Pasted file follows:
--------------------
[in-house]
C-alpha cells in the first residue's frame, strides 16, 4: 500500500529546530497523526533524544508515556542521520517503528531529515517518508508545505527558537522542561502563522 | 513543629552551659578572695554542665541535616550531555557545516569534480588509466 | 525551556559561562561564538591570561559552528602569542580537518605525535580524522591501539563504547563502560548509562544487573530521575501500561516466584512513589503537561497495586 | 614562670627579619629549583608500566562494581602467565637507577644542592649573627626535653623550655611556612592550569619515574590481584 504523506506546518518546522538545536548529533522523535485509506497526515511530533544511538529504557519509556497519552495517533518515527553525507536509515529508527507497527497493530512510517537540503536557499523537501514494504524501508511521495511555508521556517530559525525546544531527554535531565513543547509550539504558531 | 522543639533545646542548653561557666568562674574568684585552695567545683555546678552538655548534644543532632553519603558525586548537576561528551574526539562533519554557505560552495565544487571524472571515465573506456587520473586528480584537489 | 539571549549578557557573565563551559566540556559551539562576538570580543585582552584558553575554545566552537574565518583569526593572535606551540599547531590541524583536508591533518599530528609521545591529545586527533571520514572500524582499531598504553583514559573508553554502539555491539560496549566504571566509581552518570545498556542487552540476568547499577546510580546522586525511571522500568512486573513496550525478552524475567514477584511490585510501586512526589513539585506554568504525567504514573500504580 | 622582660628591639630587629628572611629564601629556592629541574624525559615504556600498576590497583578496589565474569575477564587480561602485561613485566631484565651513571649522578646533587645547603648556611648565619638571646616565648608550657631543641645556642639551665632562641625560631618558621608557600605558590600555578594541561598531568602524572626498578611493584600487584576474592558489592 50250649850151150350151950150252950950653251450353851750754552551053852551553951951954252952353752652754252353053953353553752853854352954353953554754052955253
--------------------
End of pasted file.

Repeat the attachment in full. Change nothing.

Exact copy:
[in-house]
C-alpha cells in the first residue's frame, strides 16, 4: 500500500529546530497523526533524544508515556542521520517503528531529515517518508508545505527558537522542561502563522 | 513543629552551659578572695554542665541535616550531555557545516569534480588509466 | 525551556559561562561564538591570561559552528602569542580537518605525535580524522591501539563504547563502560548509562544487573530521575501500561516466584512513589503537561497495586 | 614562670627579619629549583608500566562494581602467565637507577644542592649573627626535653623550655611556612592550569619515574590481584 504523506506546518518546522538545536548529533522523535485509506497526515511530533544511538529504557519509556497519552495517533518515527553525507536509515529508527507497527497493530512510517537540503536557499523537501514494504524501508511521495511555508521556517530559525525546544531527554535531565513543547509550539504558531 | 522543639533545646542548653561557666568562674574568684585552695567545683555546678552538655548534644543532632553519603558525586548537576561528551574526539562533519554557505560552495565544487571524472571515465573506456587520473586528480584537489 | 539571549549578557557573565563551559566540556559551539562576538570580543585582552584558553575554545566552537574565518583569526593572535606551540599547531590541524583536508591533518599530528609521545591529545586527533571520514572500524582499531598504553583514559573508553554502539555491539560496549566504571566509581552518570545498556542487552540476568547499577546510580546522586525511571522500568512486573513496550525478552524475567514477584511490585510501586512526589513539585506554568504525567504514573500504580 | 622582660628591639630587629628572611629564601629556592629541574624525559615504556600498576590497583578496589565474569575477564587480561602485561613485566631484565651513571649522578646533587645547603648556611648565619638571646616565648608550657631543641645556642639551665632562641625560631618558621608557600605558590600555578594541561598531568602524572626498578611493584600487584576474592558489592 50250649850151150350151950150252950950653251450353851750754552551053852551553951951954252952353752652754252353053953353553752853854352954353953554754052955253